Home Part of States Newsroom
News
Pa. House Republican leadership gets a shakeup as control of the chamber is in limbo

Share

Pa. House Republican leadership gets a shakeup as control of the chamber is in limbo

Nov 22, 2022 | 6:30 pm ET
By Peter Hall
Share
Benninghoff not seeking House leadership position as GOP prepares for uncertain session
Description
Pa. House Majority Bryan Cutler, R-Lancaster, meets the press after Gov. Tom Wolf's budget address to a joint session of the state House and Senate on Tuesday, 2/4/2020 (Capital-Star photo by John L. Micek)

(This story was updated at 6:24 p.m., Tuesday, 11/22/2022, to include the results of state House leadership elections.)

State House Republican leadership saw a significant shake up this week as Majority Leader Kerry Benninghoff, R-Centre, bowed out ahead of an election and four caucus positions changed hands.

House Speaker Bryan Cutler, R-Lancaster, will be the minority leader, at least temporarily. Republicans elected Rep. Tim O’Neil, R-Washington, as whip; Rep. Seth Grove, R-York, as the ranking Republican on the House Appropriations Committee,; Rep. Josh Kail, R-Beaver, as policy chair; and Rep. Sheryl Delozier, R-Cumberland, as caucus administrator.

Rep. Martina White, R-Philadelphia, will remain caucus secretary, and Rep. George Dunbar, R-Westmorland, will remain as caucus chairperson. Appropriations Committee Chairperson Stan Saylor, R-York, lost his seat in a primary challenge to Rep-elect Wendy Jo Fink, R-York.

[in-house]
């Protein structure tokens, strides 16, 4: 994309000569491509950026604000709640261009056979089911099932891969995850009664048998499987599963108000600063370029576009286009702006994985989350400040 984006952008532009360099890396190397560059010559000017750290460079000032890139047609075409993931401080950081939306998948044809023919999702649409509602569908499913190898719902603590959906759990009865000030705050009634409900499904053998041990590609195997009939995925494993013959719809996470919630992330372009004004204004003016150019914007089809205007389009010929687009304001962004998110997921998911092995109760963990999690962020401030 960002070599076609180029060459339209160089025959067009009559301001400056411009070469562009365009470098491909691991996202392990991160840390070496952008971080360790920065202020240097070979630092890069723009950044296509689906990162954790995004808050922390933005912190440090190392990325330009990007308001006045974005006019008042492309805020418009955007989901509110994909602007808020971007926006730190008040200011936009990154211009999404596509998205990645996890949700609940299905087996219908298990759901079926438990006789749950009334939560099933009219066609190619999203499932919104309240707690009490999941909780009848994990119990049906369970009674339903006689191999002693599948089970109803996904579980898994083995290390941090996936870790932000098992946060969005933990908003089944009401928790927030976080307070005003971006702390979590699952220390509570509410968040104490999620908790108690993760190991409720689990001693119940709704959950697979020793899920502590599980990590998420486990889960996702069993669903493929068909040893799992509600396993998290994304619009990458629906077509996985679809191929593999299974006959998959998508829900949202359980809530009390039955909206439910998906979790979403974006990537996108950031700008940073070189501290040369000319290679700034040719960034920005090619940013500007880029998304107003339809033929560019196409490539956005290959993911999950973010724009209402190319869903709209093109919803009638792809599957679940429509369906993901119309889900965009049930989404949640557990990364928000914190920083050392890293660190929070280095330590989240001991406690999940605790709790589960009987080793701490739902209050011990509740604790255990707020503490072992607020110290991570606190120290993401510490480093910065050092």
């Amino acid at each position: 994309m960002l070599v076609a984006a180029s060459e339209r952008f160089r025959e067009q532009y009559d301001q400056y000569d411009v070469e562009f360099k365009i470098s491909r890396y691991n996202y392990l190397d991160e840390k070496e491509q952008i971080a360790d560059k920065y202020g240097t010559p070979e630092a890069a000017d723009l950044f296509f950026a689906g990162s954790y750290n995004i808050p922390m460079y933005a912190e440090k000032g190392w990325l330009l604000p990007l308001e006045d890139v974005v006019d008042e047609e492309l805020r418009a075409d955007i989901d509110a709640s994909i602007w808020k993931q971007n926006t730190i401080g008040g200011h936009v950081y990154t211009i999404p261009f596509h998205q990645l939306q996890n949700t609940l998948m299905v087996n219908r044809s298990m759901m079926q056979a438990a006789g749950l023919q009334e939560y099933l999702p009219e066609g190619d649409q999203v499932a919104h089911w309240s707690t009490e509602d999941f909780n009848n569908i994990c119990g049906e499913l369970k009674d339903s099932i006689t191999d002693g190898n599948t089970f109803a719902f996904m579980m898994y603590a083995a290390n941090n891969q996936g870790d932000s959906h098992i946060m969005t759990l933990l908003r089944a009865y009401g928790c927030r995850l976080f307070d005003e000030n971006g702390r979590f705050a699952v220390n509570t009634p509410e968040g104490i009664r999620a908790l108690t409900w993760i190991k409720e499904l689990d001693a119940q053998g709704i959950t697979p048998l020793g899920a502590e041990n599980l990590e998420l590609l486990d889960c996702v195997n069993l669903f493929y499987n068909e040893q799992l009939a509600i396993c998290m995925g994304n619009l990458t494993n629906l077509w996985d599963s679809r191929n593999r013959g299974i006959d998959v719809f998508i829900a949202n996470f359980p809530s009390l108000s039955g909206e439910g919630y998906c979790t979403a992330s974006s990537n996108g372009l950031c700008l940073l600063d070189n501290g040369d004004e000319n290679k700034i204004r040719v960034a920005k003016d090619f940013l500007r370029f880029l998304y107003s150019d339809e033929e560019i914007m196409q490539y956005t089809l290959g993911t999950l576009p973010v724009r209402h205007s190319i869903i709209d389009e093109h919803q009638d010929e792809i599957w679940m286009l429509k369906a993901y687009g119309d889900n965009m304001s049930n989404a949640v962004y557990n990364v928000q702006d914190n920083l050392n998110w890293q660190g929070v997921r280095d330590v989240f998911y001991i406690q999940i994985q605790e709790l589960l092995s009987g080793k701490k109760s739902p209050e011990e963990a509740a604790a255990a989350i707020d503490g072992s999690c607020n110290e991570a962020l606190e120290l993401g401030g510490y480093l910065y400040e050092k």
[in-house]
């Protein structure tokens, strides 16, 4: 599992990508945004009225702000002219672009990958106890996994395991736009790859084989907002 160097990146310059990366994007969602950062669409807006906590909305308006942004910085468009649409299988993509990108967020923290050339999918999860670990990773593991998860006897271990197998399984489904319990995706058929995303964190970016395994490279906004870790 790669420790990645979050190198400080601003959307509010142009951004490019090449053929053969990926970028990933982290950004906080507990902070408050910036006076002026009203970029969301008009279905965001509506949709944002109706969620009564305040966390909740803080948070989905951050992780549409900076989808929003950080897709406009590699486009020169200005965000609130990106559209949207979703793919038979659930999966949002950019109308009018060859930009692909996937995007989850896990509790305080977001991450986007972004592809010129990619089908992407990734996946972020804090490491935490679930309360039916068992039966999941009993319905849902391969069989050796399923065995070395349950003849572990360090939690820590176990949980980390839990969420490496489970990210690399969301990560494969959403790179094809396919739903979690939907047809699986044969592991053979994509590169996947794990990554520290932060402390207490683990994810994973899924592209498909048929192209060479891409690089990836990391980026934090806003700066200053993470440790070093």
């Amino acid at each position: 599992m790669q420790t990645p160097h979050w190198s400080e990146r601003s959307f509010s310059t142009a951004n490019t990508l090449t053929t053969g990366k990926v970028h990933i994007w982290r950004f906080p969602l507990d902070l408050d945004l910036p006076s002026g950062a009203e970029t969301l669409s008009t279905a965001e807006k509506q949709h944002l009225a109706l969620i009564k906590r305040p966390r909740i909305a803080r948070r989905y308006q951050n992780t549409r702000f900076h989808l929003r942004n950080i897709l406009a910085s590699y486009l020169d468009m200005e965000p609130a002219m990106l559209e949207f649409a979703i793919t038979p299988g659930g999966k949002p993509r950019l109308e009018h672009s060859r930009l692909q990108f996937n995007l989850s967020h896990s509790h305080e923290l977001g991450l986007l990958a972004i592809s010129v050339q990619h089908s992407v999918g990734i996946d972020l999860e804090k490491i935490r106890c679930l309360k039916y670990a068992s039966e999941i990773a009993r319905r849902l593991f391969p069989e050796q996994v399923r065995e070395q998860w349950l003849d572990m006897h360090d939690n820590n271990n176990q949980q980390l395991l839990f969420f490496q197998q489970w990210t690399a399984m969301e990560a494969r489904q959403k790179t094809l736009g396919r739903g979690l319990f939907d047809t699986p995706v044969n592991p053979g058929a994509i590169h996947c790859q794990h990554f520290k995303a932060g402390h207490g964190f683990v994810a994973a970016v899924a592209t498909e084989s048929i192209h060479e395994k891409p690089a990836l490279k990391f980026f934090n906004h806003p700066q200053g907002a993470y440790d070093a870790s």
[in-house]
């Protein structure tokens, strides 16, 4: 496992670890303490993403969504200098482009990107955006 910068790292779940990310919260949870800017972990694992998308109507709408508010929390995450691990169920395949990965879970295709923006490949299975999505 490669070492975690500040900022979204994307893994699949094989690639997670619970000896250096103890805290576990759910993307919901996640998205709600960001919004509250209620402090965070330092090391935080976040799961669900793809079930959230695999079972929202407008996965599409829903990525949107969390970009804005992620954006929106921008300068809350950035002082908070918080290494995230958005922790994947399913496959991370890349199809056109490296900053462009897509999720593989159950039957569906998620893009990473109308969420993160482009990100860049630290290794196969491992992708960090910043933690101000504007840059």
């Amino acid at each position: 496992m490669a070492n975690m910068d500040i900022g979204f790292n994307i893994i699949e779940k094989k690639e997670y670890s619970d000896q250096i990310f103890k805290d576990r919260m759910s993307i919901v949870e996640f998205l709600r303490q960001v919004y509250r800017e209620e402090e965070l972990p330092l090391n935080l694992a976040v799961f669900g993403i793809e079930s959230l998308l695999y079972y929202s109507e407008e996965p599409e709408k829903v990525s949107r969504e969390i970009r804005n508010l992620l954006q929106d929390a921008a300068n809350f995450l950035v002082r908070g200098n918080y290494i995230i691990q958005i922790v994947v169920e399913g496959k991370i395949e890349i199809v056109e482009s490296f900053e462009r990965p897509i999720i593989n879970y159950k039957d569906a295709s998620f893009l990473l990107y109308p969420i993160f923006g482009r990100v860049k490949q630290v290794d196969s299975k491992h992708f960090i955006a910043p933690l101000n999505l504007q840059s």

The turnover followed the GOP’s poor performance in the Nov. 8 election, where Republicans lost 13 state House seats. 

Democrats won a one-seat majority on Nov. 8, but one of the lawmakers re-elected, Rep. Anthony DeLuca, D-Allegheny, died about a month before the election. That means the House will be evenly divided 101-101 when it convenes for the 2023-24 session.

Leadership of the lower chamber will be the subject of dealmaking behind the scenes, those familiar with the House’ inner workings say.

Democratic Leader Joanna McClinton, D-Philadelphia, who predicted her party would take control of the House, will have to wait a couple of months, at least, to lead it.

Shortly after the session begins, House Democrats will lose two more seats.

Allegheny County state Reps. Austin Davis, who was elected lieutenant governor, and Summer Lee, who was elected to the U.S. House of Representatives, must resign from the state House.

Although McClinton and other Democrats have said they’re confident they’ll win those seats in safe Democratic districts in special elections early next year, Cutler said Tuesday that he doesn’t count his party out.

“I, for one, believe that we will fight for those seats,” Cutler said on Tuesday.

Because neither party is in the majority, the House clerk will serve as speaker on day one, Cutler said after announcing the results of the Republican leadership election.

“Our first order of business will be to elect the speaker and we will be there until one is elected,” Cutler said.

The circumstances are unlike any in Pennsylvania history, leaving uncertainty over which caucus will elect the speaker of the House and how long the most senior leader might serve. It has also fueled speculation about dealmaking to share control of the House floor and committees.